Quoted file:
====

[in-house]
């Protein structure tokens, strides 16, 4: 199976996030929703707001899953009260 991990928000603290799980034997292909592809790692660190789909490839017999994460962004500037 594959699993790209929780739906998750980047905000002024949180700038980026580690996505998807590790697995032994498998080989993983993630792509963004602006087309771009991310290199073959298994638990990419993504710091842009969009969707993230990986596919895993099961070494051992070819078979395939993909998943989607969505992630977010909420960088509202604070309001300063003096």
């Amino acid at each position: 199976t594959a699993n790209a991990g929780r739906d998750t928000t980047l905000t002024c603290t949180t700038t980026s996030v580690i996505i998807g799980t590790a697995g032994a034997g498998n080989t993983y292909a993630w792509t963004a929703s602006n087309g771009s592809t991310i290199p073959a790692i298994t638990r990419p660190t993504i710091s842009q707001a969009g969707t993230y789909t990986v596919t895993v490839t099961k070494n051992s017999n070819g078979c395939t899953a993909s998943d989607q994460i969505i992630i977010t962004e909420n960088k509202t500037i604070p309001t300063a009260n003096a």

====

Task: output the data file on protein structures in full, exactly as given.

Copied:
[in-house]
């Protein structure tokens, strides 16, 4: 199976996030929703707001899953009260 991990928000603290799980034997292909592809790692660190789909490839017999994460962004500037 594959699993790209929780739906998750980047905000002024949180700038980026580690996505998807590790697995032994498998080989993983993630792509963004602006087309771009991310290199073959298994638990990419993504710091842009969009969707993230990986596919895993099961070494051992070819078979395939993909998943989607969505992630977010909420960088509202604070309001300063003096």
């Amino acid at each position: 199976t594959a699993n790209a991990g929780r739906d998750t928000t980047l905000t002024c603290t949180t700038t980026s996030v580690i996505i998807g799980t590790a697995g032994a034997g498998n080989t993983y292909a993630w792509t963004a929703s602006n087309g771009s592809t991310i290199p073959a790692i298994t638990r990419p660190t993504i710091s842009q707001a969009g969707t993230y789909t990986v596919t895993v490839t099961k070494n051992s017999n070819g078979c395939t899953a993909s998943d989607q994460i969505i992630i977010t962004e909420n960088k509202t500037i604070p309001t300063a009260n003096a």